Though slowly creeping into spotlight, female-fronted rock is generally the exception rather than the rule. It’s not as if female rock bands aren’t out there, or that they aren’t good. They’re simply not as likely to be given the same level of respect and exposure that their male counterparts receive.
Due to some deep-seated dissatisfaction with what I was hearing on the radio, I began to go out of my way to find female-fronted rock bands. It’s become an eye-opener, and also a continued search.
Because all of these bands deserve some love, I’m going to share some of my favorites. Here’s just five indie female-fronted rock bands you may not have heard of.
I’m going to start off with the band Disembrace. Though the band’s presence is starting to disappear, with the removal of their site and their music from Spotify, it’s nevertheless a band to listen to. Carmen LaFevers is the lead singer and songwriter, with a voice that holds up to the best of them. The height of their work is called Beautiful, a hard-hitting song about standards of beauty and resistance to them.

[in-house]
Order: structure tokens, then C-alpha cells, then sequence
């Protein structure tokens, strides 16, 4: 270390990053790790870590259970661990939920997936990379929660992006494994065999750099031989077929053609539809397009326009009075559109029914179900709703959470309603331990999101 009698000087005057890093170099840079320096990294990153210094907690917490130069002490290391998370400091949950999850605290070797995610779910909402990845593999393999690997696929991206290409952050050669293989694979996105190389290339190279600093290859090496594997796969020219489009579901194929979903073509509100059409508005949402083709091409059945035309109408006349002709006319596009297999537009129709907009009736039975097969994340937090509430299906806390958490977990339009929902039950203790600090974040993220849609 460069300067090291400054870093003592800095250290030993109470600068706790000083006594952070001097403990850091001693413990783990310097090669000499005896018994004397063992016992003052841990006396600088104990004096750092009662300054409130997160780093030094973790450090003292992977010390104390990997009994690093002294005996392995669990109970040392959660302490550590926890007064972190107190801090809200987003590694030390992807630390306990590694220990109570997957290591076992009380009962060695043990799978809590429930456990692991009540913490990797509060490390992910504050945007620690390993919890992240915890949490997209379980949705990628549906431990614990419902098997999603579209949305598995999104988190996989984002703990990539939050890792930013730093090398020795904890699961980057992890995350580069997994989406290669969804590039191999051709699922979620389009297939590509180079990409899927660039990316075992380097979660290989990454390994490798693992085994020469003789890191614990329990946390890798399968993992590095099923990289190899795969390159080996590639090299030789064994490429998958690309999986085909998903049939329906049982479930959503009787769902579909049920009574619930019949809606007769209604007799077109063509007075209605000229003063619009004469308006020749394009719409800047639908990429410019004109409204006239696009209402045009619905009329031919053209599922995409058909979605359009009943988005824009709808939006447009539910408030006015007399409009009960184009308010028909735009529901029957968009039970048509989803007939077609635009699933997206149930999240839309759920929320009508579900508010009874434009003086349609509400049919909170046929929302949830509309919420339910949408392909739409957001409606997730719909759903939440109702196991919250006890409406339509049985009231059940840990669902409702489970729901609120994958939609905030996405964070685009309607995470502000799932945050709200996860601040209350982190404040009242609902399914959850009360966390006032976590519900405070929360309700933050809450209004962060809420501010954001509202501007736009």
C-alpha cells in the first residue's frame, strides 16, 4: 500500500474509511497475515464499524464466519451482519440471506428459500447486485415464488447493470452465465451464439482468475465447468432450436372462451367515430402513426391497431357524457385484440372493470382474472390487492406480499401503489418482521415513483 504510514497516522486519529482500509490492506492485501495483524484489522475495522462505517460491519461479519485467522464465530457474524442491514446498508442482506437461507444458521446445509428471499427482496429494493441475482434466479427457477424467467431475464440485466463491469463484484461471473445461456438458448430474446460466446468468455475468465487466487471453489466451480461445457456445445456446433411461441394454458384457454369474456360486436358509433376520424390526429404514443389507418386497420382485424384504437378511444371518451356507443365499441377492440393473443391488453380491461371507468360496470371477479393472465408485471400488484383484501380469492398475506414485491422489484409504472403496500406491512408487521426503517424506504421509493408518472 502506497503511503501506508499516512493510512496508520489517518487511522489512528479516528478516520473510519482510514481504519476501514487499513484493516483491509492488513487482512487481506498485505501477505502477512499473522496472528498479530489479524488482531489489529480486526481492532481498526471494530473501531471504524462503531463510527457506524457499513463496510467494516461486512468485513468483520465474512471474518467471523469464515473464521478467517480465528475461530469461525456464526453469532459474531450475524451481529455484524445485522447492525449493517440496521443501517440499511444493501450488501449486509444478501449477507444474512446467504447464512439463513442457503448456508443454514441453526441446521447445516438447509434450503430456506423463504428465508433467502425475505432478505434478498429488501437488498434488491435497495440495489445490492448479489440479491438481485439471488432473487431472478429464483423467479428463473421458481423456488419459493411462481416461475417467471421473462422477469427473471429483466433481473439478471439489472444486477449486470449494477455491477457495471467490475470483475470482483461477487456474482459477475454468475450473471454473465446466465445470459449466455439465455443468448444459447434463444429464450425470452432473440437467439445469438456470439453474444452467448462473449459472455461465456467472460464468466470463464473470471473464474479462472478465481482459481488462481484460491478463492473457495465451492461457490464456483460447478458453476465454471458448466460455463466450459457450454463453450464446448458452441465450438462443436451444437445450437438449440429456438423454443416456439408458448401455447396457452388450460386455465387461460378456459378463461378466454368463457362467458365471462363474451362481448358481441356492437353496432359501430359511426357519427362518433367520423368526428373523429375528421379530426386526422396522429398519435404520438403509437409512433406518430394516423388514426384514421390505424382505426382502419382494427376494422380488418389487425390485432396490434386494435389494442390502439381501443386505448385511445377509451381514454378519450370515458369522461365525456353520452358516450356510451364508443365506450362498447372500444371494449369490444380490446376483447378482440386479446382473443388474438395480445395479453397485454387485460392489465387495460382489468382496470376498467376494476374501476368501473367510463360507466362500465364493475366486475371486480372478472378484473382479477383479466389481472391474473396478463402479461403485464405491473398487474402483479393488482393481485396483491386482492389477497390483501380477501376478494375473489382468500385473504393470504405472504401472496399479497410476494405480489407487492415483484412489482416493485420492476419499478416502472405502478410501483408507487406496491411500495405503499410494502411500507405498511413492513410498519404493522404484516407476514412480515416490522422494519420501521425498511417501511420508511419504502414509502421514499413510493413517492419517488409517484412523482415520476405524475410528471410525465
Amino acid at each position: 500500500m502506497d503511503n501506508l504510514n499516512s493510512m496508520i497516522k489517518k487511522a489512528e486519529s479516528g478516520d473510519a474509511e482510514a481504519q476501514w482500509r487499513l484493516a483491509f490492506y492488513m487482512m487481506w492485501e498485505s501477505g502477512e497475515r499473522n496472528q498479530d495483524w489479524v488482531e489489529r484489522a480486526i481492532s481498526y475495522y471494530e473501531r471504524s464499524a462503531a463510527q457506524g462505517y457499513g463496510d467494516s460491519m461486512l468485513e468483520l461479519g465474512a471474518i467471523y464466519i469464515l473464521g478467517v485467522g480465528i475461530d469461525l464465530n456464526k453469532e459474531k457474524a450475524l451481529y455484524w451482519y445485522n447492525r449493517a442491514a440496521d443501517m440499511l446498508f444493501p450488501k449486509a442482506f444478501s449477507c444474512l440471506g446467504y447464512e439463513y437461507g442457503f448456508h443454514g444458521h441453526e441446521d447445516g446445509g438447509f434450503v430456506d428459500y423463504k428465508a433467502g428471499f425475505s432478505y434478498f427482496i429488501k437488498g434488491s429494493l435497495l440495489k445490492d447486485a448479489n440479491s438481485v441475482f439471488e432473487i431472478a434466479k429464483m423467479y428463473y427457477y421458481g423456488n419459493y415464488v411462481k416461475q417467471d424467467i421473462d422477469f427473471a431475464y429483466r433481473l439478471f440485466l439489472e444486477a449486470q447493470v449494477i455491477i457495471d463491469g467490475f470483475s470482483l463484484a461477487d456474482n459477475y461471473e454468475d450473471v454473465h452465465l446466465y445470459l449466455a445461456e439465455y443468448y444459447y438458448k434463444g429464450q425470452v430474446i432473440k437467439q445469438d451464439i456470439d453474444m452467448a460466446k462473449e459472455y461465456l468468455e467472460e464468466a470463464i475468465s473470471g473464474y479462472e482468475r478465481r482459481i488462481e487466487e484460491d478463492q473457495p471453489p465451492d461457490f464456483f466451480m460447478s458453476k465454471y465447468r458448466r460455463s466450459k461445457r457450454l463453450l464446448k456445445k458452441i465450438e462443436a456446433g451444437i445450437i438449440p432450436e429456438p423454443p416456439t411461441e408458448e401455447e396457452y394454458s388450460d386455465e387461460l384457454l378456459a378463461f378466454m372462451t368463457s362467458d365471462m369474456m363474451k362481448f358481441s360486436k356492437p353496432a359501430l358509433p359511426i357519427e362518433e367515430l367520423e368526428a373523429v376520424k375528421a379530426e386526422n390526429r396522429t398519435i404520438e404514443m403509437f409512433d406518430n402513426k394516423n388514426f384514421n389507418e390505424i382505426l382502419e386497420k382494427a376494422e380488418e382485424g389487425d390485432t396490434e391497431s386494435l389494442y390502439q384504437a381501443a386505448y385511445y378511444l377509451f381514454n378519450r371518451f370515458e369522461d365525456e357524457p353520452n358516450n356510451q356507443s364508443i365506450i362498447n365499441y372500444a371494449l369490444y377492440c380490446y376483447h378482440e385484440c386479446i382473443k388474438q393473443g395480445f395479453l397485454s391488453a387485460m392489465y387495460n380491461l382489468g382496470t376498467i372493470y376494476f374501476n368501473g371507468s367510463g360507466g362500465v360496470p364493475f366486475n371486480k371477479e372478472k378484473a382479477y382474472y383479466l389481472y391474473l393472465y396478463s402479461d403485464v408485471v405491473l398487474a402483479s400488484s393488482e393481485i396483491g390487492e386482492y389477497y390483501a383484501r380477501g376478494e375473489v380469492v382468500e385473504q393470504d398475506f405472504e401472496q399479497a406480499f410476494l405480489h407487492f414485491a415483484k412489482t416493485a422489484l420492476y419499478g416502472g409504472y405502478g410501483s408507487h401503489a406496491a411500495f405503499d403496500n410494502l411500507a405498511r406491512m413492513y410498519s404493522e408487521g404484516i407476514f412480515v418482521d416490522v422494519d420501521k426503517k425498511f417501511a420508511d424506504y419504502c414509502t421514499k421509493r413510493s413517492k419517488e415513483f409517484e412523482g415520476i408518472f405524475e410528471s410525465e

On the other end is Cilver, a band that’s just on the rise. You can find their first single, In My Head (feat. Bumblefoot), online and on Spotify. The song is a criticism of pop culture, and more specifically the media and its effect on consumers. Take a listen below to a preview of their upcoming album:
Anavae is a band fronted by Rebecca Need-Menear. Hailing from the London, they’ve gained a lot of attention in a short amount of time. After their release of Into the Aether in 2012, they were quickly signed-on to the UK-based LAB Records. Their song Exit Stage Left (Pursued By Bear) is a heartfelt song of abandonment and lost love. You can listen to it here:
Obsessive Compulsive is an energetic and introspective band hailing from Manchester, with rasping vocals and in-your-face lyrics that you’ll find yourself singing in the shower. Dreams of Death and the Death of Dreams is their first full-length album. It reaches its height with Man vs. Machine, a fairly straightforward criticism of “˜the system’ and “the man,” with a chorus that’s catchiness will result in many days of replays in your head.
More techno than rock, I:Scintilla’s Dying & Falling album is one of my all-time favorites, and one of the few physical CDs I’ve actually purchased in the past few years. Their song Cursive Eve, off their Optics album, is a well-written introspection on Christianity, and more specifically, the treatment of women within the Bible.